As a professional scuba diver, Isometimes get asked where are the best dive sites. Here’s a list as I rate them.
The scuba sites around the small cluster of islands off the tip of Sulawesi have some of the best marine biodiversity on Earth. I spent most of my dives here searching for pygmy seahorses, but there are more nudibranchs and flat worms than anyone can name. The Bunaken National Undersea Reserve is a world leader in eco tourism with each scuba diver paying a park fee that is shared amongst local inhabitants. Staying with the wierd but lovable fish-obsessed Frederick Fuellerman and his team at Reef Dive on Bunaken is an experience, with communal dinners each evening where everyone talks about the day’s diving and where they will venture the next day.
2.Holmes Reef, Coral Sea, Australia
Holmes Reef, located in the Coral Sea off Cairns is famous for it’s amazing visability, most of the time over 150 feet. While you are not diving the Great Barrier Reef , you will see similar species of fish and coral only much bigger. With some incredible caves, 1000 Metre walls, pinnacles, a turtle’s grave yard and some incredible shark feeding no-one should miss Holmes Reef. It is probobly the best and most reliable shark feeding in Australia.
Cozumel, off the Mayan coast, is surrounded by amazing coral and perfectly clear water; perfect for diving. On a good day visibility can be up to 75m. Gentle currents running adjacent to the reef make excellent conditions for drift diving. There are approximately 20 frequented scuba diving sites, including amazing caves teeming with sea life. Cozumel is tourist friendly, it has affordable accommodation and exciting night life. Cave divers will enjoy a trip to the mainland to dive the cenotes (freshwater caves). There are dozens of excellent dive centres to choose from in the main town of San Miguel.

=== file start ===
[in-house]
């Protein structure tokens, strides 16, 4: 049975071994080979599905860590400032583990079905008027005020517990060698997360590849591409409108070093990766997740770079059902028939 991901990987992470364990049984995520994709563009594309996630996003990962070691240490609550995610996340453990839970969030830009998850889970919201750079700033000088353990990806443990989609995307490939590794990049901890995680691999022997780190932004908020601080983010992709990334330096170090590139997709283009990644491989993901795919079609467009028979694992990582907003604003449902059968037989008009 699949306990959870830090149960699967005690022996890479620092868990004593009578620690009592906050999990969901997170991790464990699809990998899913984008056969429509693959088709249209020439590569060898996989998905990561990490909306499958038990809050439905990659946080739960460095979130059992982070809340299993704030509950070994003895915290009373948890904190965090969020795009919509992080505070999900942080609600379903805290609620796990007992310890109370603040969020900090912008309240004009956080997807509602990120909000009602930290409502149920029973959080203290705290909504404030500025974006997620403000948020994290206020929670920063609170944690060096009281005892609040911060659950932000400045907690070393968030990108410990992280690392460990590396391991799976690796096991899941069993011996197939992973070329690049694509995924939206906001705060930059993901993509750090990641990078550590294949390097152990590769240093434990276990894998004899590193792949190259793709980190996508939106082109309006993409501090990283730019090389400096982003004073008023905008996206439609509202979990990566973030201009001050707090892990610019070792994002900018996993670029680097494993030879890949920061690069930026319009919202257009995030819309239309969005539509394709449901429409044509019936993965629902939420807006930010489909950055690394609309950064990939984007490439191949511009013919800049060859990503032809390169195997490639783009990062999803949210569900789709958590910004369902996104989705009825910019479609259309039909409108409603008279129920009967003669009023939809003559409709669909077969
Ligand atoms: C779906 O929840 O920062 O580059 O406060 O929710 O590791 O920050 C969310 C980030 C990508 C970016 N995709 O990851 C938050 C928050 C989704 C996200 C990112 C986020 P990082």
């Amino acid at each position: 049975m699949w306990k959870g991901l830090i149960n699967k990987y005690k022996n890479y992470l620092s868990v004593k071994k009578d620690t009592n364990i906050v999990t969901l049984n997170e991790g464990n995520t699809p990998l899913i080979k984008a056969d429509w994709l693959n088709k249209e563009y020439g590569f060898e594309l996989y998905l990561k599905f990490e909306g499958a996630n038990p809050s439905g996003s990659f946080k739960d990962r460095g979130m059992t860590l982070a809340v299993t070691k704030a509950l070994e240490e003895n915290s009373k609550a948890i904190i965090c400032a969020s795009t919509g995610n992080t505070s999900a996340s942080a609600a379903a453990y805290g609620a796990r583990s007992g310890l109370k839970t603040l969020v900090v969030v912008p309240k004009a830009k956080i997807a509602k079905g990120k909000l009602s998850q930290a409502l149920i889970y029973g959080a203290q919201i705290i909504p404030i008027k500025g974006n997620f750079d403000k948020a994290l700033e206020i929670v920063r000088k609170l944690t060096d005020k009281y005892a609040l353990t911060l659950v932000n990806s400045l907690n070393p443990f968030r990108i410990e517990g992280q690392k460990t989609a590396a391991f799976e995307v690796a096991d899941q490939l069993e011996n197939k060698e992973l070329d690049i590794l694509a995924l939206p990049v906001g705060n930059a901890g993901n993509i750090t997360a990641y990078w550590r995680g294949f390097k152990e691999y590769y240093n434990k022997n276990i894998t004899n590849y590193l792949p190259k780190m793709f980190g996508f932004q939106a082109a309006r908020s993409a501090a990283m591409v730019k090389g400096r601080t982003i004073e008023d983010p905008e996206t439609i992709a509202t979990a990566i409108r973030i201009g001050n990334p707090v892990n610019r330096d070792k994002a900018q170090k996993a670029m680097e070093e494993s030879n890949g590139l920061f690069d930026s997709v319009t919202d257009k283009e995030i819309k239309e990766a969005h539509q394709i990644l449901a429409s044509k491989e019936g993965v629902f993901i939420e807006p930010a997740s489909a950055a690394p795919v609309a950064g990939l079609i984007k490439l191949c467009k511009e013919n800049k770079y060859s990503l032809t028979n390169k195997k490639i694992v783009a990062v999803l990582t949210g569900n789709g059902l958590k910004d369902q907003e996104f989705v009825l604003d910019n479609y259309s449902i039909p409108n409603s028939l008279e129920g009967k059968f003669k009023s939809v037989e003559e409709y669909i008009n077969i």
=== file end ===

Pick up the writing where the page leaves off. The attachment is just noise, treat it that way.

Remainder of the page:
4. Sipadan Island, Malaysian Borneo
Malaysia’s only oceanic island is a small dot in the South China Sea. Underwater it is a magnet for fish: schools of barracuda and horse-eye jacks swarm over the reefs, which are also home to dozens of breeding hawksbill turtles. The turtles are used to divers and I have never found a better place to get up close and personal to these amazing creatures. Shark sightings are reliably good here, though the currents are strong and I would not recommend Sipadan for less experienced divers. Close by, the reefs of Mabul are amazing for sighting endangered mandarin fish (I saw them mating at dawn) and sea wasps.
5. Bikini Atoll, Marshall Islands
This is scuba heaven. I am not usually a huge fan of shipwrecks but I would still put Bikini Atoll near the top of my list. Situated between Australia and Hawaii, the Marshall Islands have some of the least dived scuba diving sites in the world. Bikini Atoll, most well known as a nuclear test site in the early 50’s is the final resting site of several modern ships including the USS John F Kennedy – a destroyer as long as the Titanic. Because the island itself is uninhabited (contaminated by radiation), Bikini lagoon has become an unofficial marine park where the fish life is stunning. For 10 years a small amount of scuba divers have been allowed to dive on the sunken war ships – including a Japanese destroyer and several US Navy battleships. It is the kind of place scuba divers have wet dreams about – although at a price.